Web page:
Tiamat
May 16th, 2012, 03:59 PM
Well, I have to say, Loulou's comments on the subject had me pretty much convinced that hiring an editor seems like a waste of money. But even though I figured she was right, I decided to try one more thing first: I requested a free sample edit.

In the ten pages or so that were edited, there were only a few red marks. And by "few," I mean that there were only about a half a dozen total. Then--and this is my favorite part--the editor who did the sample recommended that I pay for the exclusive $1,600 package, saying that she feels it would benefit my work immensely.

How does that saying go? "Don't call us; we'll call you." Yeah...

Offeiriad
May 16th, 2012, 04:03 PM
Not every freelance editor is going to be like that and it's unfair to lump them all in the same pot. I certainly wouldn't appreciate being lumped into the same category as that person.

Potty
May 16th, 2012, 04:06 PM
I agree with offeiriad. I sent out 10 sample edits. Some of which were just silly in what they wanted as payment. I finally settled on one who charged fairly and seems nice to boot. Won't change him for anything now.

That is of course if you feel you want one. But as lou says, if you have the ability, why pay someone to tell you stuff you already know?

Tiamat
May 17th, 2012, 02:16 AM
I see your point, Potty, and I appreciate the advice. But really, from what I've read, $1600 isn't an unfair price for a full edit on a 95,000 word manuscript. In fact, it falls right in the middle of the prices I've been quoted. And granted, I realize it was only a free sample, which is never as good as the paid-in-full product, but the changes that were made to my manuscript were things I really think I can handle on my own.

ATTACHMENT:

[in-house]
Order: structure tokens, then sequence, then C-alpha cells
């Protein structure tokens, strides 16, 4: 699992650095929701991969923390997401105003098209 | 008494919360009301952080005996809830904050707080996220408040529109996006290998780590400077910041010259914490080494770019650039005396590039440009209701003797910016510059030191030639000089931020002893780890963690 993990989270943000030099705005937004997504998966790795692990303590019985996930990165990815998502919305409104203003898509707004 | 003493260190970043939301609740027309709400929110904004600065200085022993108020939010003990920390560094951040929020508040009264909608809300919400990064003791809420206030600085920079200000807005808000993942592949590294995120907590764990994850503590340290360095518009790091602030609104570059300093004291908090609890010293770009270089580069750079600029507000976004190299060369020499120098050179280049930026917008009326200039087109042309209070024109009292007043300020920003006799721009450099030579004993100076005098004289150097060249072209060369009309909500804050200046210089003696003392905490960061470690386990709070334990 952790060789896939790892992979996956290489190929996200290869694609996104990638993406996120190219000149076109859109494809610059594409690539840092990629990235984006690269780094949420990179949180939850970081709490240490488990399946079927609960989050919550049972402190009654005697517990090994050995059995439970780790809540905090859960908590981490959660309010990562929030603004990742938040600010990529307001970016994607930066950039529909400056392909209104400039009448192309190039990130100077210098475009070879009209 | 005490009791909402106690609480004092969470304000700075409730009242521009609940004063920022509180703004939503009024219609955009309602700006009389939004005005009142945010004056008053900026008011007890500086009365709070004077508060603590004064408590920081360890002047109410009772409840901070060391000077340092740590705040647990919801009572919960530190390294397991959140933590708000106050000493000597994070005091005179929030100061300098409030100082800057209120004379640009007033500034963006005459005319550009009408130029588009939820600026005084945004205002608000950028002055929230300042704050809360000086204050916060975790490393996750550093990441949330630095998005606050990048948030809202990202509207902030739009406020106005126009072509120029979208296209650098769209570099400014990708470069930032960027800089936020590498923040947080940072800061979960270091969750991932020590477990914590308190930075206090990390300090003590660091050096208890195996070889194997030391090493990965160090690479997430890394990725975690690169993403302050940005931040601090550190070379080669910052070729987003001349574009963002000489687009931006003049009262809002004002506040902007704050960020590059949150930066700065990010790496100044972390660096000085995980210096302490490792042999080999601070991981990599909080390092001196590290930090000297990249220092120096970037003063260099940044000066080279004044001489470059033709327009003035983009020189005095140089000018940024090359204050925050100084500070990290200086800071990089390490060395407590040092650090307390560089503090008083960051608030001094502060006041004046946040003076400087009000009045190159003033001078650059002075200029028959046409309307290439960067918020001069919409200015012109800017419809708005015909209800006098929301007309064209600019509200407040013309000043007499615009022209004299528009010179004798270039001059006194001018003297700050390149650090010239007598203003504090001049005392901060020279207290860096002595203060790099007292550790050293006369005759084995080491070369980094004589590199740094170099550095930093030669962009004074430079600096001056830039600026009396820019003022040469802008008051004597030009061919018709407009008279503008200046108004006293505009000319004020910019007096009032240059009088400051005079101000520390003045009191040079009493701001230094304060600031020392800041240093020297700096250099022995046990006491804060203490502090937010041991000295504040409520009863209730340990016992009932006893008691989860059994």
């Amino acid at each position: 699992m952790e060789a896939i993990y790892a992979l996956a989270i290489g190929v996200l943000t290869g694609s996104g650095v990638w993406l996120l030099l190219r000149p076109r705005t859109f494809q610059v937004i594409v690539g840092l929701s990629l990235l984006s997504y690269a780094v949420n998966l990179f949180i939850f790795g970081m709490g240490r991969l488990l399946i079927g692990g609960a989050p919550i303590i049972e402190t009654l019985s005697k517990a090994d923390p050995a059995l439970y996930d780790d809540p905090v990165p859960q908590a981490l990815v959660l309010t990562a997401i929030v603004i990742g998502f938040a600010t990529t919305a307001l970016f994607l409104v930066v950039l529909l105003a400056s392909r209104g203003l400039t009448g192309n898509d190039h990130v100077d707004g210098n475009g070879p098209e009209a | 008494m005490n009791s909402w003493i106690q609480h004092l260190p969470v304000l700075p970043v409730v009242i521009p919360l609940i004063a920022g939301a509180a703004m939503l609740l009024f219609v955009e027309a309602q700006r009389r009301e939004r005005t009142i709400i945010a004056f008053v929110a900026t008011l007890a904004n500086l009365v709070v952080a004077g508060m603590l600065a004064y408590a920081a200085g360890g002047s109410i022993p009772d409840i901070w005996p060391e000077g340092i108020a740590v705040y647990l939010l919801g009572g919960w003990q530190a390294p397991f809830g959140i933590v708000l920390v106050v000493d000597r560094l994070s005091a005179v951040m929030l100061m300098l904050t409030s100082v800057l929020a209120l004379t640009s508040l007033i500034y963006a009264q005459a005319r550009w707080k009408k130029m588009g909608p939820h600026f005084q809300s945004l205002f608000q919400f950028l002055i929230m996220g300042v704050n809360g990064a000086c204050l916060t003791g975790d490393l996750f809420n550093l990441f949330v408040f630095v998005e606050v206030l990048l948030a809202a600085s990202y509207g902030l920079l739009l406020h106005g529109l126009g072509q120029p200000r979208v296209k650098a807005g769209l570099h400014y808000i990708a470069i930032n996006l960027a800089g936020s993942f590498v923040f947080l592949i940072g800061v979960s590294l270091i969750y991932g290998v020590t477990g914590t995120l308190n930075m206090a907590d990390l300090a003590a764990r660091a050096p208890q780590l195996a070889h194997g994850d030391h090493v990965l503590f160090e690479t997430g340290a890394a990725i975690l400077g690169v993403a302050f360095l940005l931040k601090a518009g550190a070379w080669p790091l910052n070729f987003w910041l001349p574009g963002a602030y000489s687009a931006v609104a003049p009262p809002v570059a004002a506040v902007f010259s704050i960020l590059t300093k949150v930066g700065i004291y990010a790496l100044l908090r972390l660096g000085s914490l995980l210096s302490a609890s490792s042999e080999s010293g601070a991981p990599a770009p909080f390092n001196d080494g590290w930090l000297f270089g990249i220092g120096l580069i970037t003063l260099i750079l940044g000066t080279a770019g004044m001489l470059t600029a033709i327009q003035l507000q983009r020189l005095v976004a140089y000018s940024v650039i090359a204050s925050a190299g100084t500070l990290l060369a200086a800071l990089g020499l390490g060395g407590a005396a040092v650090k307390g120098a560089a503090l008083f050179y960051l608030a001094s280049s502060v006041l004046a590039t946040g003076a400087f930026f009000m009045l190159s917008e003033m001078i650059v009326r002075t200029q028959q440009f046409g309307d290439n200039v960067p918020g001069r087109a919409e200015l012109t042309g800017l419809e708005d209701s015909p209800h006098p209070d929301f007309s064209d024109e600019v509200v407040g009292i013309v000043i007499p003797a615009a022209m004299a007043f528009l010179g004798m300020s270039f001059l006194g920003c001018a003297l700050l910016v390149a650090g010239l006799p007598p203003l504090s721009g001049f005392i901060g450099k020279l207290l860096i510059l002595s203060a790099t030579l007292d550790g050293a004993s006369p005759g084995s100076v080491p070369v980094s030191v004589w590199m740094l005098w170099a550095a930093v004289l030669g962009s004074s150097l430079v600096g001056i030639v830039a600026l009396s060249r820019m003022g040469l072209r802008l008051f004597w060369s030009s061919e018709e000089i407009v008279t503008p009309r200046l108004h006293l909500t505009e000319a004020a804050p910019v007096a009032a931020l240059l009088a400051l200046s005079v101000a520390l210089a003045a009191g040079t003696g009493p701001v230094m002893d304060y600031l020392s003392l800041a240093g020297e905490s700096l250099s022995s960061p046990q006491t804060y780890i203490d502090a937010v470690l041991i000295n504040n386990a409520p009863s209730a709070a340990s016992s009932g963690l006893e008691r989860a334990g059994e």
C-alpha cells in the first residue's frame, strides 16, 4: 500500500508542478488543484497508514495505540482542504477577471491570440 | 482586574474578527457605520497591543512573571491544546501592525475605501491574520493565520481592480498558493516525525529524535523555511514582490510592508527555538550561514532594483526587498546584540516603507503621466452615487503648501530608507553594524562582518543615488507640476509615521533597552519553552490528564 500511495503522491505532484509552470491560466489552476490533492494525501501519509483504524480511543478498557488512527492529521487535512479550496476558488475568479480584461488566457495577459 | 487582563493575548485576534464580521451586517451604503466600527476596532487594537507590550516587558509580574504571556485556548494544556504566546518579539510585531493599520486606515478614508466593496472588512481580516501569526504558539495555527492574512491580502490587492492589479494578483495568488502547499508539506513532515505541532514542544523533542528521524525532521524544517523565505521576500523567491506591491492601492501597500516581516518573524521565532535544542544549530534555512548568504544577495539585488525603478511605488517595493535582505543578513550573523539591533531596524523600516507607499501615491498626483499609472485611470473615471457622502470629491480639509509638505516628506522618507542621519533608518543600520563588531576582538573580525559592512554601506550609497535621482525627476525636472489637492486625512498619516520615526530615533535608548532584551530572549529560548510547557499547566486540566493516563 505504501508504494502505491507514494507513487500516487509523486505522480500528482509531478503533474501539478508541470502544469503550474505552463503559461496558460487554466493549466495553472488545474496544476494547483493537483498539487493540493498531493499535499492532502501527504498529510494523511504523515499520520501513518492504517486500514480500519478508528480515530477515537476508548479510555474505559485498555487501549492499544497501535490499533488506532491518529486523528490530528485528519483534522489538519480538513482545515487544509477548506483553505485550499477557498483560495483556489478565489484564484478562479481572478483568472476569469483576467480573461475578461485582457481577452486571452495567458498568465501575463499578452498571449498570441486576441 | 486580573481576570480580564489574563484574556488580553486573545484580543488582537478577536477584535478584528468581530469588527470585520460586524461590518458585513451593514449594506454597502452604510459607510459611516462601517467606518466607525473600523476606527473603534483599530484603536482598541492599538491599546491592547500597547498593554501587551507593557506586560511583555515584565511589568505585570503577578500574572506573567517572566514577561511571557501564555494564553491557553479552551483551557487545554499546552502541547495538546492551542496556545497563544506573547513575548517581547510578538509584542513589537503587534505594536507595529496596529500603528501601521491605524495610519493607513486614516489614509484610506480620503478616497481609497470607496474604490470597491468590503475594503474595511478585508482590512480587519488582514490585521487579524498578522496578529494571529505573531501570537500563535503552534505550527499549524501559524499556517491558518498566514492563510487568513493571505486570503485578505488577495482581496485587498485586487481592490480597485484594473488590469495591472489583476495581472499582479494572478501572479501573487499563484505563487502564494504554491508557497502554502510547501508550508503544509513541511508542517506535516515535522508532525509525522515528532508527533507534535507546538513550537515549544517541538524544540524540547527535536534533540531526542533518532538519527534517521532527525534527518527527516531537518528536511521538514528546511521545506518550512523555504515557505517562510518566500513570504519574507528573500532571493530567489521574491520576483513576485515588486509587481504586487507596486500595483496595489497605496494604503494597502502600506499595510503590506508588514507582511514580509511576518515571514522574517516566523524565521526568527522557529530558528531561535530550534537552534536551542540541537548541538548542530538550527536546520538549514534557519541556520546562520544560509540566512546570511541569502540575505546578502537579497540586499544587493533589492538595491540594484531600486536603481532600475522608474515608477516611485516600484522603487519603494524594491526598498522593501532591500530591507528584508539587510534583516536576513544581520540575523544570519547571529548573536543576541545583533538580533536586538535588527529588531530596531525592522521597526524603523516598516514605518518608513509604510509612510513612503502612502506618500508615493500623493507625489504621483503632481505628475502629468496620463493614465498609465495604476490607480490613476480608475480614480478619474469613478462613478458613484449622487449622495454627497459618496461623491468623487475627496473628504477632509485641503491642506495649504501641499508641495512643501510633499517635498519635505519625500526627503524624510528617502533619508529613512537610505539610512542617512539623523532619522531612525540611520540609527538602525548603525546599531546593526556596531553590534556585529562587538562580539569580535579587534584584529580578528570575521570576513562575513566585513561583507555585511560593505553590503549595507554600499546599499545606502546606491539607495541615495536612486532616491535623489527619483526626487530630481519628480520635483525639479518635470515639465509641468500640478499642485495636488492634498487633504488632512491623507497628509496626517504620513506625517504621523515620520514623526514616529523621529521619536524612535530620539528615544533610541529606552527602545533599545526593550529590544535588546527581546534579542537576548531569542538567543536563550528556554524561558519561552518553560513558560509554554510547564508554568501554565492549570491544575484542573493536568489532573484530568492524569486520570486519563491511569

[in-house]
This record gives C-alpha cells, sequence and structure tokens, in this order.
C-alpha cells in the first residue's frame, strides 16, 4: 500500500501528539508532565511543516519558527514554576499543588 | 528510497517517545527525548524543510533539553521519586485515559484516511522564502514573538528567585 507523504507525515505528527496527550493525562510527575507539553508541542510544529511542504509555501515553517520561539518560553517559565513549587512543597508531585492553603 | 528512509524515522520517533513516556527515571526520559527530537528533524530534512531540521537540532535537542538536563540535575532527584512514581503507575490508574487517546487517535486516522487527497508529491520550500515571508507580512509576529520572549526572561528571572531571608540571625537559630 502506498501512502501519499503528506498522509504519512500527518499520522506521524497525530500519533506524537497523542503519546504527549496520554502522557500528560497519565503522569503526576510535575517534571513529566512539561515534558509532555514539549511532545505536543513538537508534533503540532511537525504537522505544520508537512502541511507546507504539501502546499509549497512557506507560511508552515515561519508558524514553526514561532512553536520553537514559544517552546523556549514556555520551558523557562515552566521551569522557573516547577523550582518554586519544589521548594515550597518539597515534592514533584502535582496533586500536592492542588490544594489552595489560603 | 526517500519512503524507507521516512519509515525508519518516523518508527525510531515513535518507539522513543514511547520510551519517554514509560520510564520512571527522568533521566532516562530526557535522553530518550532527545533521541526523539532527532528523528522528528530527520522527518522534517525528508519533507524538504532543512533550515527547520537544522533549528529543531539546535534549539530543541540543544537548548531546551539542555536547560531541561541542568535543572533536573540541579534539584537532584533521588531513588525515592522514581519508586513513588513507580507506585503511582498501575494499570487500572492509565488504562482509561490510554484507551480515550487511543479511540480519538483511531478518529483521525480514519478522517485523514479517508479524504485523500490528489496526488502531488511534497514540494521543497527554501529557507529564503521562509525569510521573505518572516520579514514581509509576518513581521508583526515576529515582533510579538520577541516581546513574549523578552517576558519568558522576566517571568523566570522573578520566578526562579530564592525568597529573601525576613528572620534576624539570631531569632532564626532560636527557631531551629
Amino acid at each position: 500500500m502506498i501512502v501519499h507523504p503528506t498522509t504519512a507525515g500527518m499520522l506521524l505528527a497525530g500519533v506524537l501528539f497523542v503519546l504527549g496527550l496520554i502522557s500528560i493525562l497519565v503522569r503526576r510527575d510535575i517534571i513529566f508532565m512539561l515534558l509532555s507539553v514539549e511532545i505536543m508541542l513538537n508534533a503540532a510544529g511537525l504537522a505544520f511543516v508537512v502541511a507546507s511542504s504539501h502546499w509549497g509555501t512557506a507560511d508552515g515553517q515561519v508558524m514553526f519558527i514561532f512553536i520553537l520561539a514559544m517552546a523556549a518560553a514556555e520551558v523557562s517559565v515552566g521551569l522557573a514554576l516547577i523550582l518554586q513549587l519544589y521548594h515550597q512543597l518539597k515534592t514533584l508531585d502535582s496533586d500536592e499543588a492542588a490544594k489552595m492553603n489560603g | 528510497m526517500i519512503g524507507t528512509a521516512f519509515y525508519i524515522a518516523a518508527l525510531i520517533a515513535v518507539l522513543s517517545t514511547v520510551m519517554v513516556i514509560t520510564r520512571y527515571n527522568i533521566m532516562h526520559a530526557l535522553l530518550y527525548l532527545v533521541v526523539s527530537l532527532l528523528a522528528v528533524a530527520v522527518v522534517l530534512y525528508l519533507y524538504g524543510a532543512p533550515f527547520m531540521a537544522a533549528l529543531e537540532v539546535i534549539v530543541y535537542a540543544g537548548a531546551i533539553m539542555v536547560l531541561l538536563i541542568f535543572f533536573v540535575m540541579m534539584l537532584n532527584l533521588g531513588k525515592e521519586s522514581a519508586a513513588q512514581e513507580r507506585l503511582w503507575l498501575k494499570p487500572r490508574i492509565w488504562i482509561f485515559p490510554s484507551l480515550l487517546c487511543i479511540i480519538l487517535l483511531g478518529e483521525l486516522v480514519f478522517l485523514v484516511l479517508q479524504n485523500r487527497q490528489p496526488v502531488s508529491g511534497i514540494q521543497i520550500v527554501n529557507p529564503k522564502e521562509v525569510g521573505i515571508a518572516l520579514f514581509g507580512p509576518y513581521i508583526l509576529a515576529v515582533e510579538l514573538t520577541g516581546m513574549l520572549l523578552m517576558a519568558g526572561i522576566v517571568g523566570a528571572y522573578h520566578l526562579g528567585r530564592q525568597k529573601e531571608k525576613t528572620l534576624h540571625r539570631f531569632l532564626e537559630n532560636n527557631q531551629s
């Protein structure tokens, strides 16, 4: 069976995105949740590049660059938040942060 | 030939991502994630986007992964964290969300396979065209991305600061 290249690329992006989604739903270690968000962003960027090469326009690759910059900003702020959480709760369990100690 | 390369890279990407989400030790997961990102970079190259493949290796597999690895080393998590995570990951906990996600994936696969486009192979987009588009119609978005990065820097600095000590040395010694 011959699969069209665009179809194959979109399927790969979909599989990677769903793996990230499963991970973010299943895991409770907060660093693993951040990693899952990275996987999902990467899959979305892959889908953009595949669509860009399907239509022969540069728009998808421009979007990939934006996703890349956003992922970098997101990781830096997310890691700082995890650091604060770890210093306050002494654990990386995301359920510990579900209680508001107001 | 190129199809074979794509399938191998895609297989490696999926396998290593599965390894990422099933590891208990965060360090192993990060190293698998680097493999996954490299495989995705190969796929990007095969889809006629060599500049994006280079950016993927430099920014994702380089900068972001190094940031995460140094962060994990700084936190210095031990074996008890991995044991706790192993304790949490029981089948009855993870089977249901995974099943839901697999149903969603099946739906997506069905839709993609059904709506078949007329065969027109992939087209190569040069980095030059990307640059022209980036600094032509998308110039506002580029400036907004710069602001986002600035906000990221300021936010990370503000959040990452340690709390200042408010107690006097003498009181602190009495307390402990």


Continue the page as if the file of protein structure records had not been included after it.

Plus, it's not like I'll never have the option to hire an editor if I don't do it right now. So, in the interest of being a poor person, I've decided to save my money, do the best I can with what I've got, and give it a try. If I'm rejected enough times (and by enough, I mean several dozen rejections and several re-edits of my own), then perhaps I'll reconsider. Perhaps.

Thank you though. :)

Potty
May 17th, 2012, 02:20 AM
If that's what works for you :D I wasn't trying to sell you the idea thought it might have sounded like it!

I wish I had your skill to self edit!

Kyle R
May 17th, 2012, 02:30 AM
I wish I had your skill to self edit!

I had that same mindset up until a few months ago, as I tended to simply write a piece and then slap it up in the workshop as soon as I typed the last period.

Then LouLou made an interesting comment. Let me see if I can find it...

Ah, here it is:


editing is all part of this thing we do, and something that we learn only by doing

What you can take away from that little pearl of widsom is that editing is a skill, just like writing. The more you do it, the better you get at it.

PS: I've hidden a mistake somewhere in this post! Ten EDITOR POINTS if you can find it! :D

Potty
May 17th, 2012, 02:36 AM